But this wasn’t always the case. Early engineers saw a lot of advancements with respect to available materials, manufacturing processes and how people use infrastructure. These advancements were exciting and necessary, but also provided several unknowns about how the new materials and designs would react under changing conditions.

    Several of the codes, standards and governing bodies that we have today are borne out of engineering failures. After the Titanic sank, for example, the SOLAS (Safety Of Life At Sea) treaty was formed in 1914 to address all aspects of ship design, construction and navigation at sea. 

    The Quebec Bridge collapsed during construction on August 29, 1907 due to underestimated design capacity and a lack of engineering oversight during construction. A segment of the replacement bridge also collapsed on September 11, 1916 due to a material flaw in one of the temporary supports used to transport and hoist the segment. 

    Quebec Bridge Collapse 

    (google - creative commons licences)

    The aftermath of these collapses saw the creation of the American Association of State Highway and Transportation Officials in 1914—which publishes transportation standards and policies throughout the United States—and the American Institute for Steel Construction in 1921—which develops specifications and design guides for structural steel construction. Both of these standards were created as a means to fund research that was too difficult and expensive for manufacturer’s to do themselves, and are still in use today. 

    Fire safety standards have also been created as a result of engineering failures. A scrap bin in the Triangle Shirtwaist Factory caught fire on March 25, 1911 and the fire spread quickly throughout the factory. It was located on the upper three floors of a 10-storey building in New York City. Due to crowded floors, locked doors, and inadequate exiting—both via stairwell and fire escape—nearly 150 workers died.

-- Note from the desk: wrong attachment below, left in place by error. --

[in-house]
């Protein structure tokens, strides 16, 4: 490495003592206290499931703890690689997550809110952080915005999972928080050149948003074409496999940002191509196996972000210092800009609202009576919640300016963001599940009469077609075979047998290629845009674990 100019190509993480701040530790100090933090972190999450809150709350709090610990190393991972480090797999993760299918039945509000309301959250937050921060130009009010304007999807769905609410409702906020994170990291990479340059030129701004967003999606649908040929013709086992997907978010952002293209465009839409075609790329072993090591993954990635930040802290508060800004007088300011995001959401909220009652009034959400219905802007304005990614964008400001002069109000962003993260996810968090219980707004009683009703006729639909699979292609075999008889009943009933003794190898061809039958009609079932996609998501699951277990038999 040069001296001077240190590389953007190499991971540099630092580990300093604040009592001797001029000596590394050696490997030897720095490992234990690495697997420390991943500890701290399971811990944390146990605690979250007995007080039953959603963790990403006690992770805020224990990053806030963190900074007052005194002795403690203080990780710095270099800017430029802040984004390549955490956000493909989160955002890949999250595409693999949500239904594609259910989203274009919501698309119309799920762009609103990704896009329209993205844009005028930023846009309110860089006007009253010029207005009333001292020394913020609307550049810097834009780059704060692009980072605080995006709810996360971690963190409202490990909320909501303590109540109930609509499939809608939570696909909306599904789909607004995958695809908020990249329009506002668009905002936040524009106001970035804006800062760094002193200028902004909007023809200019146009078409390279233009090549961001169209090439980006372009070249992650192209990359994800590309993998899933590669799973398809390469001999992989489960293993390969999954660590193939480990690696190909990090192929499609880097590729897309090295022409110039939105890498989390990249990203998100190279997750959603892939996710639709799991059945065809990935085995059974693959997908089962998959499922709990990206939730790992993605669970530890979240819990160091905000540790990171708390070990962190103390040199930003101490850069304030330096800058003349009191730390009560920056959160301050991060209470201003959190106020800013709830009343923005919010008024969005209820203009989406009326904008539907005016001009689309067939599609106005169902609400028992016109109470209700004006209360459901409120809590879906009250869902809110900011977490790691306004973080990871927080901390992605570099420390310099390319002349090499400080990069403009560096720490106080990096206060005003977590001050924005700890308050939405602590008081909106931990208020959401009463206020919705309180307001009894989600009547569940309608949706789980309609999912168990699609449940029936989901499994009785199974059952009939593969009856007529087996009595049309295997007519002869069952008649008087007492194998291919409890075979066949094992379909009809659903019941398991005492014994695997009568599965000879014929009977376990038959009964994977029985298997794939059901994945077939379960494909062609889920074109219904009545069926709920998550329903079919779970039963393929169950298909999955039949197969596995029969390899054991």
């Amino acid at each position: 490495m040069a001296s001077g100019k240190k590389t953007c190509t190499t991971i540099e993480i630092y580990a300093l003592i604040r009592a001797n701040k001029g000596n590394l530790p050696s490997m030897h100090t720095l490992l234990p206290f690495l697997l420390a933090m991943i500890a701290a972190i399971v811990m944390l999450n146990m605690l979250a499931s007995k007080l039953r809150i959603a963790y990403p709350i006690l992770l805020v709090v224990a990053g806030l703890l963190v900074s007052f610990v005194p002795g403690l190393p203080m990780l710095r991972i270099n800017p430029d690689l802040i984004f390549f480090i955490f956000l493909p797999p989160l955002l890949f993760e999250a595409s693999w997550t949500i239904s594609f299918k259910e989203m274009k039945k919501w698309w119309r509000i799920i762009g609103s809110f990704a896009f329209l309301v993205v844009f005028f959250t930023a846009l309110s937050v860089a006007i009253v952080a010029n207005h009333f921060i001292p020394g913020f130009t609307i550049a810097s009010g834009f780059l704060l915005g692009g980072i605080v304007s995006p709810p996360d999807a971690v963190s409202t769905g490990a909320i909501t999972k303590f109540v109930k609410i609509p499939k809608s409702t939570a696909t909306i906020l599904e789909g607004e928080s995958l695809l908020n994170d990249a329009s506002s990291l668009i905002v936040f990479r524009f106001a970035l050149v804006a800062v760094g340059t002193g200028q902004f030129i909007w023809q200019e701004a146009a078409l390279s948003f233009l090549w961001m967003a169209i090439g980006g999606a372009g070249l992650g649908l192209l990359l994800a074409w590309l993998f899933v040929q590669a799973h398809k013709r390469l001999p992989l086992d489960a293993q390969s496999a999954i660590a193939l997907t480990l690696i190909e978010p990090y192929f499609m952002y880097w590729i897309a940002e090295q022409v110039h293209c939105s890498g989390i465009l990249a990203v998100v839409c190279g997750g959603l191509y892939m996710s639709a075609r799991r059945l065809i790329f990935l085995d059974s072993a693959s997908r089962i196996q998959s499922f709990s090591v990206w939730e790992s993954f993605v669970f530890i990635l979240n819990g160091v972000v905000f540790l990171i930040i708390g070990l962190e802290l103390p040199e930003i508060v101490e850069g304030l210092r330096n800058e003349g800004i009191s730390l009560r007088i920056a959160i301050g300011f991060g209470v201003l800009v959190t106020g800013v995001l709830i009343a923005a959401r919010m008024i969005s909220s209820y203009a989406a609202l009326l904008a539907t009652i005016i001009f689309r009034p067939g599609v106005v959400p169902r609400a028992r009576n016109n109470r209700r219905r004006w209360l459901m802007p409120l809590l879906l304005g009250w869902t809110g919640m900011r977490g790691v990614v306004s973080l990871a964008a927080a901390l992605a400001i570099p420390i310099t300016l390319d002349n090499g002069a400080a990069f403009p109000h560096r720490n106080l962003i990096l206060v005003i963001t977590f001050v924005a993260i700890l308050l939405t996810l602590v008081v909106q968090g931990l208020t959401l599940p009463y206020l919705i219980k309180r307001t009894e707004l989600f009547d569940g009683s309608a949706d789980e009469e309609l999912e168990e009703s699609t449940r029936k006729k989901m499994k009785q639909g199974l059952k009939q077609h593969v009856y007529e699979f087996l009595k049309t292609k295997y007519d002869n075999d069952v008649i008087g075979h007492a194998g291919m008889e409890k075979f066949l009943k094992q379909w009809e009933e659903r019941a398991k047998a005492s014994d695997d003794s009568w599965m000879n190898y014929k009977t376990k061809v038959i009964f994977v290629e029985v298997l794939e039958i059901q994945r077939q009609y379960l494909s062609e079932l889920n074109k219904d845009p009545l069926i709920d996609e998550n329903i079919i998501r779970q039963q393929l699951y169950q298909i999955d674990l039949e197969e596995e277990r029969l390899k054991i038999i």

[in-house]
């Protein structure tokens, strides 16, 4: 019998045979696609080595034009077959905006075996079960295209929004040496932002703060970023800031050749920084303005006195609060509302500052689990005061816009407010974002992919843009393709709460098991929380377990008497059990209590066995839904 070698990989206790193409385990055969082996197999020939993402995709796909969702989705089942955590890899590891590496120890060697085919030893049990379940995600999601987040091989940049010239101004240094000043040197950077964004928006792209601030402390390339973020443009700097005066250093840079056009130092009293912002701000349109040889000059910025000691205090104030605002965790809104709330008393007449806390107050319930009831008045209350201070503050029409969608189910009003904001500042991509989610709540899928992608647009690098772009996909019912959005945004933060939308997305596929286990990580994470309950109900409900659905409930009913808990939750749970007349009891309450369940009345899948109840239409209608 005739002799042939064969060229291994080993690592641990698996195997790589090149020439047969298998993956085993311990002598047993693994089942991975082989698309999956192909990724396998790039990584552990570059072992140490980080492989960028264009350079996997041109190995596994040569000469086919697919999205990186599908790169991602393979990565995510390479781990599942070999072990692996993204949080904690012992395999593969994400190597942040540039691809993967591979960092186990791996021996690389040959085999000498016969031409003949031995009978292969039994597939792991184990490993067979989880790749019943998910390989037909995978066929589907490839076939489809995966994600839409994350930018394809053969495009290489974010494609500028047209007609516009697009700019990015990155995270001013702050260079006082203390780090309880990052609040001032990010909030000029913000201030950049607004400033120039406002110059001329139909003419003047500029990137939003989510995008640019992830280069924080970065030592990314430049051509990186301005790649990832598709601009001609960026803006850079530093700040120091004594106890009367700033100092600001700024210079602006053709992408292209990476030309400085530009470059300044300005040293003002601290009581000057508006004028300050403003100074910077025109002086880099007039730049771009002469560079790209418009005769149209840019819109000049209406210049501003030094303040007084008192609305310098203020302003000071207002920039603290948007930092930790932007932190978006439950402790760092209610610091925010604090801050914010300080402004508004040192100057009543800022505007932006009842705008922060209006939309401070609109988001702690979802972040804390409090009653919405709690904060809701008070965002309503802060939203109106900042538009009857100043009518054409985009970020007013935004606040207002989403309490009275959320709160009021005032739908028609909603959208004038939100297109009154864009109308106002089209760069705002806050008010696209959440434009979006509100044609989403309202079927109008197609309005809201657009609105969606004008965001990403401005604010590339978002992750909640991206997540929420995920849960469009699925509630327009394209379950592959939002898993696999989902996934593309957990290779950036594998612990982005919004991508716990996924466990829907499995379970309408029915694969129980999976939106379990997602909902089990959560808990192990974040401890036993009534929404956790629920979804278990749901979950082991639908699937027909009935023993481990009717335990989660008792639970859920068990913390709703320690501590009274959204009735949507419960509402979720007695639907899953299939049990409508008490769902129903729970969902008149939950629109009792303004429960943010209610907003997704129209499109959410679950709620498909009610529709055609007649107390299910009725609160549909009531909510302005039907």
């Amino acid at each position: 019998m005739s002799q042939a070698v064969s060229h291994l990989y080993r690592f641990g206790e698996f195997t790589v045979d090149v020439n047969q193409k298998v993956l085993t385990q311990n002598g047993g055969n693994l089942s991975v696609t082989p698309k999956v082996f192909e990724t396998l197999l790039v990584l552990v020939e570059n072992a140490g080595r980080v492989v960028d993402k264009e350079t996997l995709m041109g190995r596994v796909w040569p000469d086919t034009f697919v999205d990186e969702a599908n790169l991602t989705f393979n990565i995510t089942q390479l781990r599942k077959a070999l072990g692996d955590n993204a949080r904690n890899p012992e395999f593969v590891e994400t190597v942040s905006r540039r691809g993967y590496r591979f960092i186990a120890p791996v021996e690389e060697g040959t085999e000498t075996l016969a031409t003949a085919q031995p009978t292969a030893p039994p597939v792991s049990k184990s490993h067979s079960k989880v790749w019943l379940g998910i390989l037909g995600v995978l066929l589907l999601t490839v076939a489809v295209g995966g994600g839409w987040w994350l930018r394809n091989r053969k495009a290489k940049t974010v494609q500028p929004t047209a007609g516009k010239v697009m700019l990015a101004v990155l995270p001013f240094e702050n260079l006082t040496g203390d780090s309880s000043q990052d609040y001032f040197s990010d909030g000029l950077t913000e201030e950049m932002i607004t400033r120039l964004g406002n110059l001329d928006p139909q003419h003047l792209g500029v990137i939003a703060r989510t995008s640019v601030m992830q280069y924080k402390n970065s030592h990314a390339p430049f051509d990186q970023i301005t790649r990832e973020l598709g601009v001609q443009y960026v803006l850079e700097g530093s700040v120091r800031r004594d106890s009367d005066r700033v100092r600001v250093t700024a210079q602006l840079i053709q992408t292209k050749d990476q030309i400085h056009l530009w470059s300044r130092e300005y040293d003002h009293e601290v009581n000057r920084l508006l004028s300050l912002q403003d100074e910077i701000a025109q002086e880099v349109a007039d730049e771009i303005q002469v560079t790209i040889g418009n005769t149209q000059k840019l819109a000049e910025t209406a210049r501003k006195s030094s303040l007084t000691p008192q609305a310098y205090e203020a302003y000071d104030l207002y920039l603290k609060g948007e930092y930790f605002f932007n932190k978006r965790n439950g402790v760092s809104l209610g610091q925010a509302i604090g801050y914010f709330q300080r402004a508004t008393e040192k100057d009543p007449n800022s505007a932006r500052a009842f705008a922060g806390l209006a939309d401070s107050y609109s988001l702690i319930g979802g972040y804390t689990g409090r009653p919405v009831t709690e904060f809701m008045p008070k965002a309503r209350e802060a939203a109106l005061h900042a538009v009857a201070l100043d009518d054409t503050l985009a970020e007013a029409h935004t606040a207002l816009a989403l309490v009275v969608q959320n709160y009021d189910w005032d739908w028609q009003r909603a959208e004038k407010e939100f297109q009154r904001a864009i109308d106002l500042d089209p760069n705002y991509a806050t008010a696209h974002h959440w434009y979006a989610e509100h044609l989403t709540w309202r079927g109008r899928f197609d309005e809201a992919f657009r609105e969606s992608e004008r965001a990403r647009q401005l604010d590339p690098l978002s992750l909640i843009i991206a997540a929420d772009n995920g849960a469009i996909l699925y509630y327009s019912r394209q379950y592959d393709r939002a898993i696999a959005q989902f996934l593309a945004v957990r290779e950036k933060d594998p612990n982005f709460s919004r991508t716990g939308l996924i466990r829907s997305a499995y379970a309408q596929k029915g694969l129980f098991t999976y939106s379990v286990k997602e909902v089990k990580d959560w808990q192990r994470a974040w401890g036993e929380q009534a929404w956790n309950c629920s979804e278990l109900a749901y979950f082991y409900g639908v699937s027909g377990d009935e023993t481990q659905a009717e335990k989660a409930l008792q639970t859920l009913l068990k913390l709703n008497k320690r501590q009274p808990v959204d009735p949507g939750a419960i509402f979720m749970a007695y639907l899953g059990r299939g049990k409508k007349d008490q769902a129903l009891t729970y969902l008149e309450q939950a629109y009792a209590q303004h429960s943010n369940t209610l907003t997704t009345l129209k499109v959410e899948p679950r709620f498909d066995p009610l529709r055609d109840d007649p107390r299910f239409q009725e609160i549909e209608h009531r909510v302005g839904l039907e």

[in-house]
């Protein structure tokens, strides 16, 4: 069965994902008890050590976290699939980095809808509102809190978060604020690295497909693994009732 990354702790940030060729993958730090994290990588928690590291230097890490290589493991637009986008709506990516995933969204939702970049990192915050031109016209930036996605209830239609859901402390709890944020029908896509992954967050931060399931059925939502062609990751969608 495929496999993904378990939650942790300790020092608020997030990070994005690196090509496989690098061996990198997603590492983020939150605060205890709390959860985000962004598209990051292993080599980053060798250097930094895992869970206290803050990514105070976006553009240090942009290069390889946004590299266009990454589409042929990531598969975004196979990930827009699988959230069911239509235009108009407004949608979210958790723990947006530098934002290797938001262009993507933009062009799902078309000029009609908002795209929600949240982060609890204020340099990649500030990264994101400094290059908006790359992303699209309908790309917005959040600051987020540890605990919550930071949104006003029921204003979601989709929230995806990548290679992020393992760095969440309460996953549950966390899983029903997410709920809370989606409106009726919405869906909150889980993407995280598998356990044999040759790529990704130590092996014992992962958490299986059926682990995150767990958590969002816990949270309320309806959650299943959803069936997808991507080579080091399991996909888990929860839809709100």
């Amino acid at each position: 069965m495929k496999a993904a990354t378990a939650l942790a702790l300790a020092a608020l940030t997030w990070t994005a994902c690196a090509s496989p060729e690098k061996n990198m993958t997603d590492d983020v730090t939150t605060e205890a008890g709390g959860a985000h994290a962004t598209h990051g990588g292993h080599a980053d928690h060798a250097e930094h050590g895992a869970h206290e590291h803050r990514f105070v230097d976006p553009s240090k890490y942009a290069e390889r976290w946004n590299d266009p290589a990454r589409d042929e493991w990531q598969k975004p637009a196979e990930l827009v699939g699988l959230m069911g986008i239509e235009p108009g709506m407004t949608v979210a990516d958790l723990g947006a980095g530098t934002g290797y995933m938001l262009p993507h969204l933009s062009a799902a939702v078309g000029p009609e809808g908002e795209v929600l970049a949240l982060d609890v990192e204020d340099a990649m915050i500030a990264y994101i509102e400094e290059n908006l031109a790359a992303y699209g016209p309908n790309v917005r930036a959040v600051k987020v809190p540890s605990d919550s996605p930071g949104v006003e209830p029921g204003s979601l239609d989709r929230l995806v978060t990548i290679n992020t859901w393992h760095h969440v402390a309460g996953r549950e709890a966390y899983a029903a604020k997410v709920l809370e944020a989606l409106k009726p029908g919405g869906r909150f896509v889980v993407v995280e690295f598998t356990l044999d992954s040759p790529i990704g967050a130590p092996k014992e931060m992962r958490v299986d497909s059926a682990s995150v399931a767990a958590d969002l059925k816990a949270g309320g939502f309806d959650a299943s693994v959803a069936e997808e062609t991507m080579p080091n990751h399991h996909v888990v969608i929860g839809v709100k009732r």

Triangle Shirtwaist Factory Fire 

    (google - creative commons licences)

    This disastrous fire led the National Fire Protection Association to publish their first safety bulletin outlining the importance of evacuation drills in public spaces. Today, the National Fire Protection Association has over 300 codes and standards, ranging from fire prevention to extinguishing, intending to minimise the possibility and effects of fire on occupants and infrastructure. 

    More recently, we saw the devastating collapse of Champlain Towers in Surfside Florida in 2021 which is still under investigation. This failure caused building owners and operators around the world to take a good hard look at their infrastructure and prioritise the critical repairs they had been putting off. 

    Champlain Towers in Surfside Florida 

    (google - creative commons licences)

    Engineers design to the best of their ability, using all of the tools at their disposal.  Sometimes, failures slip through the cracks—whether due to changing materials, innovative designs, unforeseen site conditions or even a lack of peer review. But only by learning from the engineers and failures that have already occurred can we prevent them from happening again. It’s unclear how much of the Titanic’s design issues were negligence or just unknowns at the time, but it has made a lasting impression on the development and oversight of ships worldwide.

    Author Bio

    Nicole Imeson is a mechanical engineer in Calgary, Alberta. She has spent her career overseeing the construction of plumbing, HVAC and fire protection systems in various facilities across Western Canada. In her spare time, Nicole hosts a podcast about engineering failures called Failurology.

    Social media:
    Twitter: @failurology

    LinkedIn: @FailurologyPodcast
  • 24 Jun 2021 9:35 AM | Anonymous member (Administrator)


    As the world attempts to recover from COVID-19, we need a proactive, integrated approach to prevent future pandemics. Photo by Slava on Unsplash

    Prior to COVID-19, “One Health” seemed an elusive concept except in the circles of infectious disease professionals. Today, it is more relevant than ever to the global population, but what exactly is it?

    At its core, “One Health” links animal health to human health from the perspective of zoonotic diseases. It describes the complex relationships that occur among factors that influence human health, animal health and their ecosystems. 

    To fully grasp the importance of the concept, it is necessary to understand where new diseases come from.

    Zoonotic diseases are those transmitted from animals to humans. It is estimated that as many as six out of 10 human infectious illnesses originate from animals. Humans can also infect animals: reverse zoonosis.